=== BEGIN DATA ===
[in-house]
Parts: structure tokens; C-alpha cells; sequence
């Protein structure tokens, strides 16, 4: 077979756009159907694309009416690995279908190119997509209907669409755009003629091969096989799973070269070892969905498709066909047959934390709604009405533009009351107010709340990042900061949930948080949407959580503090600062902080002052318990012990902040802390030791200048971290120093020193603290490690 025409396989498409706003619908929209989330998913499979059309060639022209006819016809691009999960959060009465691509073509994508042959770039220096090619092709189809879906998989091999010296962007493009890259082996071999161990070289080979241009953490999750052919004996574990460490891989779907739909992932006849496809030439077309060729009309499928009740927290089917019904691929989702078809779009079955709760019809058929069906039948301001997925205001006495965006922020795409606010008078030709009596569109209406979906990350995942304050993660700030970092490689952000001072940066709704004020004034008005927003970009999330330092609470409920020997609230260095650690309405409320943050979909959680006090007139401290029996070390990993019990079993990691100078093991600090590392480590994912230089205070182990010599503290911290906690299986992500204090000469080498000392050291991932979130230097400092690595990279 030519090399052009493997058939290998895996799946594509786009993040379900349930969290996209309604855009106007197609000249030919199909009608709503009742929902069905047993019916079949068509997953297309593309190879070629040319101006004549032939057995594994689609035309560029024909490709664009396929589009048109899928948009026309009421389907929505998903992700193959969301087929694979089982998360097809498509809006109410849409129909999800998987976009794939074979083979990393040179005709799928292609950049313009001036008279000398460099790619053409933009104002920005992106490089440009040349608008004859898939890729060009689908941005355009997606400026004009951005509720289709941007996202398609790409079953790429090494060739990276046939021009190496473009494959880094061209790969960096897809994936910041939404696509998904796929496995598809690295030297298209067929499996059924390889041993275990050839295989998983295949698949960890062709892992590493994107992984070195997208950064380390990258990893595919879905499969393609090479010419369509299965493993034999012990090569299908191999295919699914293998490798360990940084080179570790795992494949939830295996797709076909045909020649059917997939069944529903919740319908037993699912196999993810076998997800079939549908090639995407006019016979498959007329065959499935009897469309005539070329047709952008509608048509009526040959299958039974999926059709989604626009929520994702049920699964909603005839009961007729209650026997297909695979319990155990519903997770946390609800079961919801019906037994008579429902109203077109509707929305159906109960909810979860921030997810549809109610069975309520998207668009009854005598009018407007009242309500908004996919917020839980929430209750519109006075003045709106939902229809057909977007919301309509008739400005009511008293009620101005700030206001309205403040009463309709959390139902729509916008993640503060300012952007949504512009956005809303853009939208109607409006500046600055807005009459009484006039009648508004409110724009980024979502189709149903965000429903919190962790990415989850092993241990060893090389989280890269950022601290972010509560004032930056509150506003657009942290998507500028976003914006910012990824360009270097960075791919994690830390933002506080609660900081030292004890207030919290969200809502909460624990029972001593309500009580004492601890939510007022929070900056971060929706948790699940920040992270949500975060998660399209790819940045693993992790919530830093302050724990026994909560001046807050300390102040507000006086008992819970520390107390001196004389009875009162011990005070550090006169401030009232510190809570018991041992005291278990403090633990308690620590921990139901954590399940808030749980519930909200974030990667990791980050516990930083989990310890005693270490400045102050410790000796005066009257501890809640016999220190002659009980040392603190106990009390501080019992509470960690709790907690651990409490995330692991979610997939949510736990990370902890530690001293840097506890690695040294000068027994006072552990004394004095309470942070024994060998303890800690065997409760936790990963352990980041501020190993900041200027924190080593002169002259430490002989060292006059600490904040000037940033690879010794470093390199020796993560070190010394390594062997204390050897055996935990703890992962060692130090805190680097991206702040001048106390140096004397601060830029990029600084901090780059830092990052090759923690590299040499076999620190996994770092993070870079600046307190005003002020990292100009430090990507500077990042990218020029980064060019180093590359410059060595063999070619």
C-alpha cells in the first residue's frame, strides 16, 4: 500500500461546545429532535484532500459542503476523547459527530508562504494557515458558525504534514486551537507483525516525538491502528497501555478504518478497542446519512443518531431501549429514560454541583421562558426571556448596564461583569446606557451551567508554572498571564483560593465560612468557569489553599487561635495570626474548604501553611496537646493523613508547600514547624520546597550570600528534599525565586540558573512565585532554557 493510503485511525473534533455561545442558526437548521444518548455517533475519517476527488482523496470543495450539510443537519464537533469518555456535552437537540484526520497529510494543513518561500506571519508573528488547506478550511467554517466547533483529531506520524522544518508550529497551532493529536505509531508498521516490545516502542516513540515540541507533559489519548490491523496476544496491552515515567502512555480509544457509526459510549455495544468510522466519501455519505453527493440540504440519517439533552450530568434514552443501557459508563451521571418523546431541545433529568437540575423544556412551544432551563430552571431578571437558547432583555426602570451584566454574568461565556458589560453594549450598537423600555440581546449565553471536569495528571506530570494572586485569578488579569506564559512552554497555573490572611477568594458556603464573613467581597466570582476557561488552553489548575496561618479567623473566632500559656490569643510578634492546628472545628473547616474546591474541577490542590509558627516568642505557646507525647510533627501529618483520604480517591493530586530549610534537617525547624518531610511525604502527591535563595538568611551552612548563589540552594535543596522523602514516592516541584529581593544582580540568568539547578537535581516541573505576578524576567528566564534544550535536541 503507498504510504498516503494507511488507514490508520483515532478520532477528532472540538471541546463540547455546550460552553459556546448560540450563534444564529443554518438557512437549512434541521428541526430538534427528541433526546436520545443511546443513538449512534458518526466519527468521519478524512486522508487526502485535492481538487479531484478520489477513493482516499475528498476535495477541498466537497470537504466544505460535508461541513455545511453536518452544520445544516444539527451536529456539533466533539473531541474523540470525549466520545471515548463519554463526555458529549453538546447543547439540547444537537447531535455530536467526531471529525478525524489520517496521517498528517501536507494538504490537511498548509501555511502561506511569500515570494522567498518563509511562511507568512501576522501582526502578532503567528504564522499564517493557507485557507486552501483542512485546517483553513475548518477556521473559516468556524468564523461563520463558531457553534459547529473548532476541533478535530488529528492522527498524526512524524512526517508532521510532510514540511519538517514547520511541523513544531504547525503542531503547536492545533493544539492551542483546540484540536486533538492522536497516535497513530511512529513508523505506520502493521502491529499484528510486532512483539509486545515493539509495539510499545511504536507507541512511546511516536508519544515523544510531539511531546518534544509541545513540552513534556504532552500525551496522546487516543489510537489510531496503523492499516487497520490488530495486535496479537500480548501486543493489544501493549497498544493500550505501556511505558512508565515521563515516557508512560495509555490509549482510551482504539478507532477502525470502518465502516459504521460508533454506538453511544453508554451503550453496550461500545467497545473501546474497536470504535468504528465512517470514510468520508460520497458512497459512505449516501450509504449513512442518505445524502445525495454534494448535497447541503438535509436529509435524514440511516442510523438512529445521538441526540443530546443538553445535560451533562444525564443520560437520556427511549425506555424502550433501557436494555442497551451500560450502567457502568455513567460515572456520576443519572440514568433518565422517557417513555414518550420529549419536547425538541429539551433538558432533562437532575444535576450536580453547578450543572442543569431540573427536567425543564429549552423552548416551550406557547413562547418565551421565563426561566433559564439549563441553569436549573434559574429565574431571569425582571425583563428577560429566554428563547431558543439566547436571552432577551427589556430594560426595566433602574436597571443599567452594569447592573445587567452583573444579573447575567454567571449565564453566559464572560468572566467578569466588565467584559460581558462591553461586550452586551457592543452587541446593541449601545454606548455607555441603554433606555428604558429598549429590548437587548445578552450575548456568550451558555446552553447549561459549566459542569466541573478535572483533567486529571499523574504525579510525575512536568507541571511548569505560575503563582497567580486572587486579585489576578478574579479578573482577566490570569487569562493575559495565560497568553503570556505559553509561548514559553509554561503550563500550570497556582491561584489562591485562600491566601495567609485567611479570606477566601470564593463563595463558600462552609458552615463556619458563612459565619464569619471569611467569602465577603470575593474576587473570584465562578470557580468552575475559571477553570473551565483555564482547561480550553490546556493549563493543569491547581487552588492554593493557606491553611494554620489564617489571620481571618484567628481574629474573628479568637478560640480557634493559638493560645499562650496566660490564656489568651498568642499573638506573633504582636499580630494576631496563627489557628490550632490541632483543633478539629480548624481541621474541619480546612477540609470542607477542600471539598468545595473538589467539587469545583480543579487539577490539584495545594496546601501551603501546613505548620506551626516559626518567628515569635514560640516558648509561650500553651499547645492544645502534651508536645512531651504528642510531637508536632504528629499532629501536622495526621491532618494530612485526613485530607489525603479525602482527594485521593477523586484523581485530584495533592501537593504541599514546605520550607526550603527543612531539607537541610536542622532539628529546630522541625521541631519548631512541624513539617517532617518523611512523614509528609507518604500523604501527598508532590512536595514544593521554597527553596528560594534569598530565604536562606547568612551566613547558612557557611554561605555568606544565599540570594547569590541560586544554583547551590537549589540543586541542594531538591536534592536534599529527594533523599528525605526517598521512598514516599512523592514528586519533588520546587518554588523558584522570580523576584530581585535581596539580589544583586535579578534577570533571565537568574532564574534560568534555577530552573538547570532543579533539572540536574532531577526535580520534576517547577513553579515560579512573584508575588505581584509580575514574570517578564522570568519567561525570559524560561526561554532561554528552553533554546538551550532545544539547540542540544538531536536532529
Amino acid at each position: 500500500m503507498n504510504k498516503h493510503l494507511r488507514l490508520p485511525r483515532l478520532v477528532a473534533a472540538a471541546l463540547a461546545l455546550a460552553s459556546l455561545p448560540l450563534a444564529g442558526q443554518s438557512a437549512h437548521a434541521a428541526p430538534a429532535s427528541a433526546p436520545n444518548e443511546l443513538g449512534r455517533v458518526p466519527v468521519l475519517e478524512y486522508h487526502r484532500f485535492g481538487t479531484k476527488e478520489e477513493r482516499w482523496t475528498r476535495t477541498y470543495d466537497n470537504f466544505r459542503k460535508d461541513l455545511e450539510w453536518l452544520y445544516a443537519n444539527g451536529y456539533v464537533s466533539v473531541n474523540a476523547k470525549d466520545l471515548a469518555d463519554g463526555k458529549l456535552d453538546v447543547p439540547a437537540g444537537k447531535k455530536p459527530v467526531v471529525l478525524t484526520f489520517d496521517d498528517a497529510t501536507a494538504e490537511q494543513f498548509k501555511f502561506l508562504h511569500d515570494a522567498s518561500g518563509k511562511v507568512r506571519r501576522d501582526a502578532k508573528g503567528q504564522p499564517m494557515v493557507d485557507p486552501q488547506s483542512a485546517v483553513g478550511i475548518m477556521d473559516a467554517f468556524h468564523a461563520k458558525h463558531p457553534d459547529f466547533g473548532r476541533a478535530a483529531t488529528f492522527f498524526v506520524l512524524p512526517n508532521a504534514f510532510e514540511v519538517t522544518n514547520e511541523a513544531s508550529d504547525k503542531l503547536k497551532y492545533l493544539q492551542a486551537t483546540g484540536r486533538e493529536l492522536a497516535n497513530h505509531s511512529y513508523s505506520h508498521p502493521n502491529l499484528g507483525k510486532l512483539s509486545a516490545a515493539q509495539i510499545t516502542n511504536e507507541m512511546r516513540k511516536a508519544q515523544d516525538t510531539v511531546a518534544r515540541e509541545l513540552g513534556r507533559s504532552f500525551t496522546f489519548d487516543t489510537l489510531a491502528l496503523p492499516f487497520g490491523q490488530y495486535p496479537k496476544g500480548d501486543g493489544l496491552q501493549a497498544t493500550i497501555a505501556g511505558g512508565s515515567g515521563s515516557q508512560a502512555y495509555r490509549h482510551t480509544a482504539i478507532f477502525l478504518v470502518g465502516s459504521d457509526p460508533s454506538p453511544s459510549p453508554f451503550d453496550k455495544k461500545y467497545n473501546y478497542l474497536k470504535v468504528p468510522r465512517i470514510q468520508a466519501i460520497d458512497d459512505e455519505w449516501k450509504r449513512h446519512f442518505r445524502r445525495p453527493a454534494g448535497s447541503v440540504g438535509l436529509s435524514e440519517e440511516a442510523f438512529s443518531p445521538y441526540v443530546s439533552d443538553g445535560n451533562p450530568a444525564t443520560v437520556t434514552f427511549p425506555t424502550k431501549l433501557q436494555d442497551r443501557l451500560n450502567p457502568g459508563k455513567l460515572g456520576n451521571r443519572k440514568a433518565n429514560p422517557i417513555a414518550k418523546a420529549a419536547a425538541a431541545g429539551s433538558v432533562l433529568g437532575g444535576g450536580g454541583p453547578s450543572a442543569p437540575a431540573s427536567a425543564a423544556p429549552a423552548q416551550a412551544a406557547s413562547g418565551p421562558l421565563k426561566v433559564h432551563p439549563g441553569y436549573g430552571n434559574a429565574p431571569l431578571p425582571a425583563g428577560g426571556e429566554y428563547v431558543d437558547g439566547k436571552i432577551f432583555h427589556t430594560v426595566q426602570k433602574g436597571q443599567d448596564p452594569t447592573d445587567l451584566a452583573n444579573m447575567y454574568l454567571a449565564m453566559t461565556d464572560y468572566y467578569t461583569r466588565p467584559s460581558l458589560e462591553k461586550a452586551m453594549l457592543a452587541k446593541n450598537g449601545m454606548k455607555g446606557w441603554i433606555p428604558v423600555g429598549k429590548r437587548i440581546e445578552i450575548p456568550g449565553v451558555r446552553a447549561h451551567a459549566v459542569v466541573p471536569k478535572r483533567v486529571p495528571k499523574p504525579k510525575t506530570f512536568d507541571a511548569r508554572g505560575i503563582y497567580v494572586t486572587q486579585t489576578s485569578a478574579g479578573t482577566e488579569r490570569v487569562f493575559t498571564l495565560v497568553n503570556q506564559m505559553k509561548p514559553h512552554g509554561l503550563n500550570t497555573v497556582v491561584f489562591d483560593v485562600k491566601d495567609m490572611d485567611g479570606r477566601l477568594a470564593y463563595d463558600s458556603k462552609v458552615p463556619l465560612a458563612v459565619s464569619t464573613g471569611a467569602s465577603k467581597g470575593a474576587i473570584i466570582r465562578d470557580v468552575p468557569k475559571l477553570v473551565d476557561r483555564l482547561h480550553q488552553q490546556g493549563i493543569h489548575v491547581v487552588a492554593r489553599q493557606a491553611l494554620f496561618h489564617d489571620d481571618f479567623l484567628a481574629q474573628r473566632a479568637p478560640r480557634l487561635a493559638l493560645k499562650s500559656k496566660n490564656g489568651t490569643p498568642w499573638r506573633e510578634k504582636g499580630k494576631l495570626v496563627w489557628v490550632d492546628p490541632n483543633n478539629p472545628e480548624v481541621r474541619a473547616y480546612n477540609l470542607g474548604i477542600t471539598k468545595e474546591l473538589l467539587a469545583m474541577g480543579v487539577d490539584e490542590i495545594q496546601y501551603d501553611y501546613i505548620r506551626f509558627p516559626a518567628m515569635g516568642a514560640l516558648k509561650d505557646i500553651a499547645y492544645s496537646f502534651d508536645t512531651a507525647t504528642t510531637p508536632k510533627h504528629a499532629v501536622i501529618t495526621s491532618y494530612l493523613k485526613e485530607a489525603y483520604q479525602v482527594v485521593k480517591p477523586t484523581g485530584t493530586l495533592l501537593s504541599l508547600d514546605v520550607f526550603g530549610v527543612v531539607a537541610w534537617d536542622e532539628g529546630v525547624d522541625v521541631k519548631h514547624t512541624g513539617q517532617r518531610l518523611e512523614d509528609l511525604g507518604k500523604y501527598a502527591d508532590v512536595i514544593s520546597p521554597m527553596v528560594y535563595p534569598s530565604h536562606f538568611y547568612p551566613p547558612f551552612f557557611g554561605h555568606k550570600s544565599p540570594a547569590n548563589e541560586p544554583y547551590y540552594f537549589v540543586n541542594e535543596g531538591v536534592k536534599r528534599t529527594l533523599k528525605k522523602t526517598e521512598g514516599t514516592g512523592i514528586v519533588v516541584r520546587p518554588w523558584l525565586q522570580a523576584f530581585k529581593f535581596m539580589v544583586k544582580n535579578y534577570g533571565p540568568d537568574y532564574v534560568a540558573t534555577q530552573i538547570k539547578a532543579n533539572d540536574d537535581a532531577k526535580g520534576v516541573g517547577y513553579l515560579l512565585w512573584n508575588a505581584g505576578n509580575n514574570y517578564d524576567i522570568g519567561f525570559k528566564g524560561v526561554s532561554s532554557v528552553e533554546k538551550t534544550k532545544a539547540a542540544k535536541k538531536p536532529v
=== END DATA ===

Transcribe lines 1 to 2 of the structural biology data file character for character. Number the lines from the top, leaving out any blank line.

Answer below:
[in-house]
Parts: structure tokens; C-alpha cells; sequence